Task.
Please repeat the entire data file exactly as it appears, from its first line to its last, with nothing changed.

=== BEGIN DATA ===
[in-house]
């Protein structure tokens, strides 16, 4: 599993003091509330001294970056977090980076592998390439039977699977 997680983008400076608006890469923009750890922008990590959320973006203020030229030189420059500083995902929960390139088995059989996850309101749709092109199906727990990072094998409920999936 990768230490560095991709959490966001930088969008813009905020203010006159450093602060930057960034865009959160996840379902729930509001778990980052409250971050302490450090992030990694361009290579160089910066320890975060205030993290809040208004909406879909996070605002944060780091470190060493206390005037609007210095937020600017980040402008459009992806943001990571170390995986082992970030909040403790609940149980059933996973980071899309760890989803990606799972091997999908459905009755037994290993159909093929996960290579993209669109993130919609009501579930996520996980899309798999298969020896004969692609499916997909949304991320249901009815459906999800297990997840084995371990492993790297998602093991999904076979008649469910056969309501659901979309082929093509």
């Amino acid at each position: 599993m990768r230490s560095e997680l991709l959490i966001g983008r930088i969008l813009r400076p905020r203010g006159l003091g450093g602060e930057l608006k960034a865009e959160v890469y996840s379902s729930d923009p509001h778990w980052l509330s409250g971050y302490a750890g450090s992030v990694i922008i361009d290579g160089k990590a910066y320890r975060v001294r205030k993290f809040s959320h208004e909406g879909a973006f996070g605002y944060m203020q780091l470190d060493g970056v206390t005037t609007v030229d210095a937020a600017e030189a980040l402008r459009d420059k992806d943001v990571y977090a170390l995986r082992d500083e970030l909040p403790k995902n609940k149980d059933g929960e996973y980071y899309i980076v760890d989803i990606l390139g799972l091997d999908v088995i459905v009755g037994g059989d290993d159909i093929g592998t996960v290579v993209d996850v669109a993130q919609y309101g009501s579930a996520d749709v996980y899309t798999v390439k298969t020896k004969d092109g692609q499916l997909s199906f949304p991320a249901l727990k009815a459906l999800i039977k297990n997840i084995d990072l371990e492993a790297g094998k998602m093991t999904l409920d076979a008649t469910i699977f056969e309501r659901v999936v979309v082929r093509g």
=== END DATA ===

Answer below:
[in-house]
């Protein structure tokens, strides 16, 4: 599993003091509330001294970056977090980076592998390439039977699977 997680983008400076608006890469923009750890922008990590959320973006203020030229030189420059500083995902929960390139088995059989996850309101749709092109199906727990990072094998409920999936 990768230490560095991709959490966001930088969008813009905020203010006159450093602060930057960034865009959160996840379902729930509001778990980052409250971050302490450090992030990694361009290579160089910066320890975060205030993290809040208004909406879909996070605002944060780091470190060493206390005037609007210095937020600017980040402008459009992806943001990571170390995986082992970030909040403790609940149980059933996973980071899309760890989803990606799972091997999908459905009755037994290993159909093929996960290579993209669109993130919609009501579930996520996980899309798999298969020896004969692609499916997909949304991320249901009815459906999800297990997840084995371990492993790297998602093991999904076979008649469910056969309501659901979309082929093509």
């Amino acid at each position: 599993m990768r230490s560095e997680l991709l959490i966001g983008r930088i969008l813009r400076p905020r203010g006159l003091g450093g602060e930057l608006k960034a865009e959160v890469y996840s379902s729930d923009p509001h778990w980052l509330s409250g971050y302490a750890g450090s992030v990694i922008i361009d290579g160089k990590a910066y320890r975060v001294r205030k993290f809040s959320h208004e909406g879909a973006f996070g605002y944060m203020q780091l470190d060493g970056v206390t005037t609007v030229d210095a937020a600017e030189a980040l402008r459009d420059k992806d943001v990571y977090a170390l995986r082992d500083e970030l909040p403790k995902n609940k149980d059933g929960e996973y980071y899309i980076v760890d989803i990606l390139g799972l091997d999908v088995i459905v009755g037994g059989d290993d159909i093929g592998t996960v290579v993209d996850v669109a993130q919609y309101g009501s579930a996520d749709v996980y899309t798999v390439k298969t020896k004969d092109g692609q499916l997909s199906f949304p991320a249901l727990k009815a459906l999800i039977k297990n997840i084995d990072l371990e492993a790297g094998k998602m093991t999904l409920d076979a008649t469910i699977f056969e309501r659901v999936v979309v082929r093509g």